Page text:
You may not have realized it, watched it, or even known about it, but this past weekend the PGA Tour’s Qualifying School closed it’s doors effectively ending one of the few ways aspiring golf professionals have at reaching the upper echelons of the sport.
For those unfamiliar “Q-School,” as it is often called, it was the yearly competition where professional golfers compete through multiple stages of tournament play in an effort to obtain a mere 25 tour cards. A grueling test of a golfer’s moxie and resolve, it’s been called golf’s 5th major by author John Feinstein and perhaps rightfully so, as the weight of one’s career and/or financial security relies on being one of the fortunate few to finish in the Top 25 of the final tournament. It’s a process where hopeful professionals can spend weeks competing in up to four different stages of tournaments, at a cost of upwards of $13,000, and still fall short of their dream because of one errant shot, a gust of wind, an unfortunate bounce, or a putt that lipped out of the hole instead of dropping in.
And what made Qualifying School so great was that it represented one of two ways* that professionals from lower level tours could obtain a tour card simply by performing at a high level in each stage of the process. It was a difficult, yet reasonable avenue, through which anyone, even the random joe off the street, could earn their way onto golf’s highest stage. Just as the immortal Tin Cup once said, “If you win, then you’re in.”
However, after 50+ years of service, the Q-School door is now permanently closed. Closed because of the PGA Tour’s desire to bring legitimacy and stability to it’s developmental tour formerly known as the Nationwide Tour and now known as the Web.com Tour.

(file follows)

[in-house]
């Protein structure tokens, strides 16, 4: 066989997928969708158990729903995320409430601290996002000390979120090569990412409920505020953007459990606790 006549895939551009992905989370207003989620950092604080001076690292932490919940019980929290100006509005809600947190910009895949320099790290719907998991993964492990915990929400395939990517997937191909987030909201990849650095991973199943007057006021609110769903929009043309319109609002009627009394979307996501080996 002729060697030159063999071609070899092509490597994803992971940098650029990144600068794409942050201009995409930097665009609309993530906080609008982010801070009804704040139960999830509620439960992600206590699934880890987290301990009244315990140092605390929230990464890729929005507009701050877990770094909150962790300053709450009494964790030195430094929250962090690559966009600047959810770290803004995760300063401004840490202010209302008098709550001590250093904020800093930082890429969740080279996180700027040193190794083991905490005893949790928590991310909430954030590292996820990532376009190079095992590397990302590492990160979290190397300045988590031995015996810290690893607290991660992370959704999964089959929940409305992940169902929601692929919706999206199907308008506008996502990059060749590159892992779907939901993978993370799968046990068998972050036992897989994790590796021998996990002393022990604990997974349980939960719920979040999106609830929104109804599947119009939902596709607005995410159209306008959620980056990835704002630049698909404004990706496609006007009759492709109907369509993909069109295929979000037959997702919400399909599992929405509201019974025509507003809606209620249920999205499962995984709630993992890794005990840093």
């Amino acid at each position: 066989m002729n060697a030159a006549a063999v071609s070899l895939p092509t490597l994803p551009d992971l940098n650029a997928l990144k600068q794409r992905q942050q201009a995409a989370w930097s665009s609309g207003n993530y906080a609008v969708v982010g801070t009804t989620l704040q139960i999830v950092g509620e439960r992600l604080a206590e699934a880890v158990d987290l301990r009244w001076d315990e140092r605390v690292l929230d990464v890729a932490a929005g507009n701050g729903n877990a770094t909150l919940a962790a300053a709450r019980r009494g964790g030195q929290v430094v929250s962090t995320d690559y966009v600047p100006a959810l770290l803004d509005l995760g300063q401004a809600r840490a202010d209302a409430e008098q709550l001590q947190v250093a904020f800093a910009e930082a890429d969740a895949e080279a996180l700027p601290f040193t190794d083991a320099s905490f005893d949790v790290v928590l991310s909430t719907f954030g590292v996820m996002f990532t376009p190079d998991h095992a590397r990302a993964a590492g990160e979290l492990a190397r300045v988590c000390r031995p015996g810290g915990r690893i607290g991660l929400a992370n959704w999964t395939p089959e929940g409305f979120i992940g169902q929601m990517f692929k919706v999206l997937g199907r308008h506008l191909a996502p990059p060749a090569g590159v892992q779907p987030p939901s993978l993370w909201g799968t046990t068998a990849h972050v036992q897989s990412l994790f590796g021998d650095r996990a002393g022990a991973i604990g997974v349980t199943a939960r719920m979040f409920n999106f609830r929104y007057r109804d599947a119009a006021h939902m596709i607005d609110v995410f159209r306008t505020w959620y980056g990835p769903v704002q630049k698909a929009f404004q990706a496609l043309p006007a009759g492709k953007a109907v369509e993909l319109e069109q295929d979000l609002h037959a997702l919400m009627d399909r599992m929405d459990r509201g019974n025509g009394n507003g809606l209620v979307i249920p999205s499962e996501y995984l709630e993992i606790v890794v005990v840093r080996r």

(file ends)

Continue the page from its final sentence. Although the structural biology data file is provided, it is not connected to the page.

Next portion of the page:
To do so, the PGA Tour has created an qualification format that is exclusively for professionals presently or formerly in the PGA system of tours and no one else. The field will consist of top money earners from the Web.com tour and PGA Tour players who failed finish high enough on the money list to retain their cards.
While this move might lead to more interest in the developmental tour and possibly, as the PGA argues, a high caliber of golfer on the PGA Tour, it also effectively reduces the number of aspiring golfers that will ever have an opportunity to compete for a PGA Tour card.
True Q-School was a shortcut to the top, but it was always a shortcut that had to be earned. Now golfers on lower level regional tours, are forced not only to qualify for the Web.com Tour but also finish in the upper echelons of the money list to have the opportunity to earn PGA Tour card.
Effectively the road to the PGA Tour just got longer and harder for the lower level professionals who are barely scrapping by because of high expenses and low earnings.
I realize that for most people out there, changing the rules and the format for how a small number of people are attempting to collect a piece of a very large pie isn’t necessarily all that important.
However, Q-School was one of the most inclusive aspects of a sport that oozes exclusivity on the professional side. It represented opportunity, chance, and above all reward for golfers who had big dreams and could seize the day.
Sure the percentages of starting at the bottom of Q-School, working your way through four stages of competition, and finishing in the Top 25 were low. But there was always a chance and opportunity to do so.
Now with the door closed it feels as if a part of the American dream is gone, at least for professional golfers, and it has left a sour taste in my mouth. Yes, the PGA Tour has the right to conduct their business in any way they see fit to make a profit, but the Tour has just become much less democratic and welcoming of all.
Thank you for the opportunities and RIP Q-School.
*The second avenue is via the Monday qualifier and pre-qualifier where hundreds of golfers compete for the right to play in the PGA tournament of that week with typically only the top 4 players receiving spots.
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